Why NBC's deal with the Barclays Premier League is a winner for both soccer fans and hockey fans.
Sometimes, you just can't win being a hockey fan.
Forget the fact that, you know, we're not really playing professional hockey right now. There are some situations where people within this hockey universe just don't seem to get how this stuff really works. Like the people who criticized the NHL for leaving ESPN, for spurning ESPN a second time two years ago. You can't win with them, even when you explain all of the reasons the NHL has been better off not being on ESPN -- more games, highlight shows, having the network built around you -- they still look at you with an extreme, unnecessary skepticism.
They, of course, lead you back to the complaint that NBC hasn't done anything to build around hockey. It's a network with hockey and little else. Well, NBC did something about that this weekend, acquiring media rights to the entire Barclays' Premier League slate for the next three seasons, starting in 2013-14. It's a perfect, complimentary fit for NBC and for hockey. NBC will air matches on Saturday afternoons, while NBC Sports Network (and NBCSports.com, among a potential boatload of other networks) will air games on Saturdays and Sundays. English Premier League games do not go past 2:30 p.m. ET, in most cases.
Seems like the perfect way to complement hockey with another growing sport with a hardcore niche of fans OH WAIT ALLAN WALSH TWITTER FREAKOUT TIME:
NHL being marginalized. RT@chrisbottanhl: NBC confirms it has acquired TV rights to the Barclays Premier League. Big get for NBC.— Allan Walsh (@walsha) October 29, 2012
Okay, let's debunk this multiple ways.
- The NHL has a 10-year, $2 billion contract with the NBC Sports Group. That's well over $200 million a year. The EPL deal is a total of three years (as is Premier League custom) for a combined $250 million plus. $83 million a year. Even if this is a big expenditure for NBC, doesn't the fact that NBC makes hockey an even bigger expenditure mean this won't matter?
- As I said before, NBC will air EPL games on Saturdays. They don't air NHL games on Saturdays. NBC Sports Network will air games on Saturday and Sunday mornings and afternoons. The NHL only airs on Sunday nights on NBC Sports Network, in addition to the Monday-Wednesday package.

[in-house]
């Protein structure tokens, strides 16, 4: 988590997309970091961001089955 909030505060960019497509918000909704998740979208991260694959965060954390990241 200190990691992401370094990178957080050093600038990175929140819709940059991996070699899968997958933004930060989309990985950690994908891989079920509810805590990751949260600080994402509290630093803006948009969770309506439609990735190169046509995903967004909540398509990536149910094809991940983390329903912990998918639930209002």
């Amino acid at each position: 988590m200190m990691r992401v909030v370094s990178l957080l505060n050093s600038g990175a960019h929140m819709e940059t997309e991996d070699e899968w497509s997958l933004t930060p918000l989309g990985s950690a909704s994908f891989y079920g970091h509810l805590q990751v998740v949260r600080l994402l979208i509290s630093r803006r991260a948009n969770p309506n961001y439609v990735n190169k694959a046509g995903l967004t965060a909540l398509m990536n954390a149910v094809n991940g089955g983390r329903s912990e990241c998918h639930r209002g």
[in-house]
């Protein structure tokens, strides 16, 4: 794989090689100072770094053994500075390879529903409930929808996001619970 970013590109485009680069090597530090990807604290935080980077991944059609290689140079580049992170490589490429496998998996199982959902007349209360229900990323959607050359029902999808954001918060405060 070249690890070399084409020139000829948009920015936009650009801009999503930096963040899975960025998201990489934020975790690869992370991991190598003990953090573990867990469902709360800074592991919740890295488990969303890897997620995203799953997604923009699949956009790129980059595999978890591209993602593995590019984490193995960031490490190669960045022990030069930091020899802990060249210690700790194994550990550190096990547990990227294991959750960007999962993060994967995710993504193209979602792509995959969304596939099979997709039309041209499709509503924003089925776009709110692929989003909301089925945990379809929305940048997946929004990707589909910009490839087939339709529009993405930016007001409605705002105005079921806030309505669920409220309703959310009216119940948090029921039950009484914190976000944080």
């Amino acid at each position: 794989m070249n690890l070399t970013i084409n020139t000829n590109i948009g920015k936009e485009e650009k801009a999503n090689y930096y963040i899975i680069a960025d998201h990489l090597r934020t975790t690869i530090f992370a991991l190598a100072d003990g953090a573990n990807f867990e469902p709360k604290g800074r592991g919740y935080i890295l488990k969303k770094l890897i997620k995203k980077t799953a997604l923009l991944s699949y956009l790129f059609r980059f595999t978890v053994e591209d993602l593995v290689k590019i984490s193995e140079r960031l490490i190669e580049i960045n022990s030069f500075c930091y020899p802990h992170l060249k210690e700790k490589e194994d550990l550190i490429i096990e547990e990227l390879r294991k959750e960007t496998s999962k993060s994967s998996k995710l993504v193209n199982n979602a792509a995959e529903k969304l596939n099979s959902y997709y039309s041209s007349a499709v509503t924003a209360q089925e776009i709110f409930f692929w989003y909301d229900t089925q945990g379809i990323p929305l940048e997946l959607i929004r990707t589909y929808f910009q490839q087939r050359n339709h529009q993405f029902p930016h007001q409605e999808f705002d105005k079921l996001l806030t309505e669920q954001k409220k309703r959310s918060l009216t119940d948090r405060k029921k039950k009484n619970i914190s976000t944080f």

- The NHL's contract with NBC is in place for 100 games a year across two network, you can't exactly change that.
Walsh wasn't done, and Bruce Dowbiggin of The Globe & Mail was willing to join in on the circus of madness.
Uh, all of their games occur on the weekend? In timeslots where the NHL is nonexistent! You know, I watch pretty much an average amount of sports. I spent 12 hours yesterday watching two football games and a baseball game. People will deal with it.
The difference here is that NBC has more than likely acquired English Premier League action because they lost out on all the sports that could have potentially "marginalized" the NHL. Baseball? Gone. Every major BCS conference except for the Big East? Gone. Football? Still not getting the Thursday Night Package away from NFL Network. The NBA? Still years away from a new TV deal.
In 2005 after a full season lockout, the only TV deal the NHL could find was the Outdoor Life Network. Anyone remember OLN? (1)— Allan Walsh (@walsha) October 29, 2012
As a matter of fact, I do. You know why? BECAUSE THE NHL IS STILL TECHNICALLY ON WHAT THAT NETWORK BECAME. For those of you who've never heard of me, my website, the NHL or it's televised history before, a review: OLN became VERSUS, which was purchased by NBC and became the NBC Sports Network.
Memo to NHL: NBC moving on from you by signing EPL to fill NBC Sports Network.— bruce dowbiggin (@dowbboy) October 29, 2012
Oh, come on. Do I really need to do this again? Even if the NHL is damaged goods, they are damaged goods with a 10-year contract. NBC and the league are stuck together for a decade. This deal with the EPL will last three years for now. I think the NHL will be okay.
We'll talk more about the NBC-EPL deal when we get closer to the actual start of it, but for now, I think this is a great move. I think hockey and soccer share equally disenfranchised fanbases and I think there's some crossover there. This is good for NBC, which is good for the NHL, as hard as it is for these gentlemen to believe.